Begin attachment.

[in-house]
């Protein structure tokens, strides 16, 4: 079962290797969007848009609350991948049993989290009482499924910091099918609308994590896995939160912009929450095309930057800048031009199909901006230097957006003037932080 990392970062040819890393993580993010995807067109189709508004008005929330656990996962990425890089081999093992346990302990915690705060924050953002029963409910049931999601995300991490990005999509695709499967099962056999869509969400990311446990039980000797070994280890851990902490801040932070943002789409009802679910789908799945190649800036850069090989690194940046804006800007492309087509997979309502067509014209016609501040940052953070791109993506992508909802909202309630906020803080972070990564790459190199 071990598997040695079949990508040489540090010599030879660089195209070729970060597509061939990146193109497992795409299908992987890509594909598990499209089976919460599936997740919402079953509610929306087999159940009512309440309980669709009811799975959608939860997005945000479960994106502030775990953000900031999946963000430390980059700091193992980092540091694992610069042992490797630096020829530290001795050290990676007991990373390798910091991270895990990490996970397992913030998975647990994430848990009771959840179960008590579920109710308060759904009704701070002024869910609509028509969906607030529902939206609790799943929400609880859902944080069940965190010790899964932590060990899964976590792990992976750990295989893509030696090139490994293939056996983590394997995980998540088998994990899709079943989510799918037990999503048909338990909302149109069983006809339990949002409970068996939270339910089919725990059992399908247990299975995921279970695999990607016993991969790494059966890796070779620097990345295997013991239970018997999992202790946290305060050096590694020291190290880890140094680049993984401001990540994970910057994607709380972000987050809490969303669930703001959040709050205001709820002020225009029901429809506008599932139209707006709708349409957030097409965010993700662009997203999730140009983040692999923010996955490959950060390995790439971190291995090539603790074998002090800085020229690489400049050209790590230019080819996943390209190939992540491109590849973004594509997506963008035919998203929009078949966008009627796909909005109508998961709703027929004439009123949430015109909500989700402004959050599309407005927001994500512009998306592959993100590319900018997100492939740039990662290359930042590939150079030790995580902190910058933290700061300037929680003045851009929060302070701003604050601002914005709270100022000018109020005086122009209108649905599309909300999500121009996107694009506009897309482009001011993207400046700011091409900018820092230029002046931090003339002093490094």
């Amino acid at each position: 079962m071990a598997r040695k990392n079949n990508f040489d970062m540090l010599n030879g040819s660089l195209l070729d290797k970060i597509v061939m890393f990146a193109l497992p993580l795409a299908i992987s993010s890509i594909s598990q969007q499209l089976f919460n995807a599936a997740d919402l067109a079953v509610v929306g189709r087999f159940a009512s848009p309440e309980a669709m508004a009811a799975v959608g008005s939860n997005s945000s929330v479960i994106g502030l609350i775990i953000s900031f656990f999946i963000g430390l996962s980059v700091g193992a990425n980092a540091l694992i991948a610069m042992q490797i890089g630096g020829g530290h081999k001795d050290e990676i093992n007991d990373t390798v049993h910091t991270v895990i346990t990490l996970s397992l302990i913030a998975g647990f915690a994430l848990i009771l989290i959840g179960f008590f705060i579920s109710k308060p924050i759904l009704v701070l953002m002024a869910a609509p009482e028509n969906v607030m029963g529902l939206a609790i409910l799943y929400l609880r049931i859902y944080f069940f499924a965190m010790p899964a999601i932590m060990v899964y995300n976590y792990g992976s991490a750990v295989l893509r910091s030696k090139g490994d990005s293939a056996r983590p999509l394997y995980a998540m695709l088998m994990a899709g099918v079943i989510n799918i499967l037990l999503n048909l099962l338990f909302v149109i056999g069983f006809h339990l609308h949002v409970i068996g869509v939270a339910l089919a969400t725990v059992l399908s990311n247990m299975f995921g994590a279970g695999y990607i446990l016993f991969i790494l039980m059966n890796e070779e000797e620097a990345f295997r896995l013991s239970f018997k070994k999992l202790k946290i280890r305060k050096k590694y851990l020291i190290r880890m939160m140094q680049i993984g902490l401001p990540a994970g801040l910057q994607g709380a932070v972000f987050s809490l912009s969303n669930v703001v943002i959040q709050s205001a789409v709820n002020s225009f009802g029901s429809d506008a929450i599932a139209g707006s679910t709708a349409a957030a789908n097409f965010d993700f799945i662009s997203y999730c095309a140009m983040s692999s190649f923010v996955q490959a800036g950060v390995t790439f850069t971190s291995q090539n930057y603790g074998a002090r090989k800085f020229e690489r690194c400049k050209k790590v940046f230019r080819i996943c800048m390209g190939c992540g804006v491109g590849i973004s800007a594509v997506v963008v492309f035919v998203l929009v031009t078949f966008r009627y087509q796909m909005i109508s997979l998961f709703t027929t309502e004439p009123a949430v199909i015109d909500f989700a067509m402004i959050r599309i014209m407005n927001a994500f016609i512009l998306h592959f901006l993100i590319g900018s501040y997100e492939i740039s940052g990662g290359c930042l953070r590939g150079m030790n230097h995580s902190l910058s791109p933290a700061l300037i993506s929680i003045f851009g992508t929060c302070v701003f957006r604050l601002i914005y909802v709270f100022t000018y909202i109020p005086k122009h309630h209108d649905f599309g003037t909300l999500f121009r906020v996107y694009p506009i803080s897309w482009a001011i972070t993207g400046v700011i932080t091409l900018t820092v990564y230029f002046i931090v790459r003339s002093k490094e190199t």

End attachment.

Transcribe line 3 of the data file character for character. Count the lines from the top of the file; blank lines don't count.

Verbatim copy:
């Amino acid at each position: 079962m071990a598997r040695k990392n079949n990508f040489d970062m540090l010599n030879g040819s660089l195209l070729d290797k970060i597509v061939m890393f990146a193109l497992p993580l795409a299908i992987s993010s890509i594909s598990q969007q499209l089976f919460n995807a599936a997740d919402l067109a079953v509610v929306g189709r087999f159940a009512s848009p309440e309980a669709m508004a009811a799975v959608g008005s939860n997005s945000s929330v479960i994106g502030l609350i775990i953000s900031f656990f999946i963000g430390l996962s980059v700091g193992a990425n980092a540091l694992i991948a610069m042992q490797i890089g630096g020829g530290h081999k001795d050290e990676i093992n007991d990373t390798v049993h910091t991270v895990i346990t990490l996970s397992l302990i913030a998975g647990f915690a994430l848990i009771l989290i959840g179960f008590f705060i579920s109710k308060p924050i759904l009704v701070l953002m002024a869910a609509p009482e028509n969906v607030m029963g529902l939206a609790i409910l799943y929400l609880r049931i859902y944080f069940f499924a965190m010790p899964a999601i932590m060990v899964y995300n976590y792990g992976s991490a750990v295989l893509r910091s030696k090139g490994d990005s293939a056996r983590p999509l394997y995980a998540m695709l088998m994990a899709g099918v079943i989510n799918i499967l037990l999503n048909l099962l338990f909302v149109i056999g069983f006809h339990l609308h949002v409970i068996g869509v939270a339910l089919a969400t725990v059992l399908s990311n247990m299975f995921g994590a279970g695999y990607i446990l016993f991969i790494l039980m059966n890796e070779e000797e620097a990345f295997r896995l013991s239970f018997k070994k999992l202790k946290i280890r305060k050096k590694y851990l020291i190290r880890m939160m140094q680049i993984g902490l401001p990540a994970g801040l910057q994607g709380a932070v972000f987050s809490l912009s969303n669930v703001v943002i959040q709050s205001a789409v709820n002020s225009f009802g029901s429809d506008a929450i599932a139209g707006s679910t709708a349409a957030a789908n097409f965010d993700f799945i662009s997203y999730c095309a140009m983040s692999s190649f923010v996955q490959a800036g950060v390995t790439f850069t971190s291995q090539n930057y603790g074998a002090r090989k800085f020229e690489r690194c400049k050209k790590v940046f230019r080819i996943c800048m390209g190939c992540g804006v491109g590849i973004s800007a594509v997506v963008v492309f035919v998203l929009v031009t078949f966008r009627y087509q796909m909005i109508s997979l998961f709703t027929t309502e004439p009123a949430v199909i015109d909500f989700a067509m402004i959050r599309i014209m407005n927001a994500f016609i512009l998306h592959f901006l993100i590319g900018s501040y997100e492939i740039s940052g990662g290359c930042l953070r590939g150079m030790n230097h995580s902190l910058s791109p933290a700061l300037i993506s929680i003045f851009g992508t929060c302070v701003f957006r604050l601002i914005y909802v709270f100022t000018y909202i109020p005086k122009h309630h209108d649905f599309g003037t909300l999500f121009r906020v996107y694009p506009i803080s897309w482009a001011i972070t993207g400046v700011i932080t091409l900018t820092v990564y230029f002046i931090v790459r003339s002093k490094e190199t």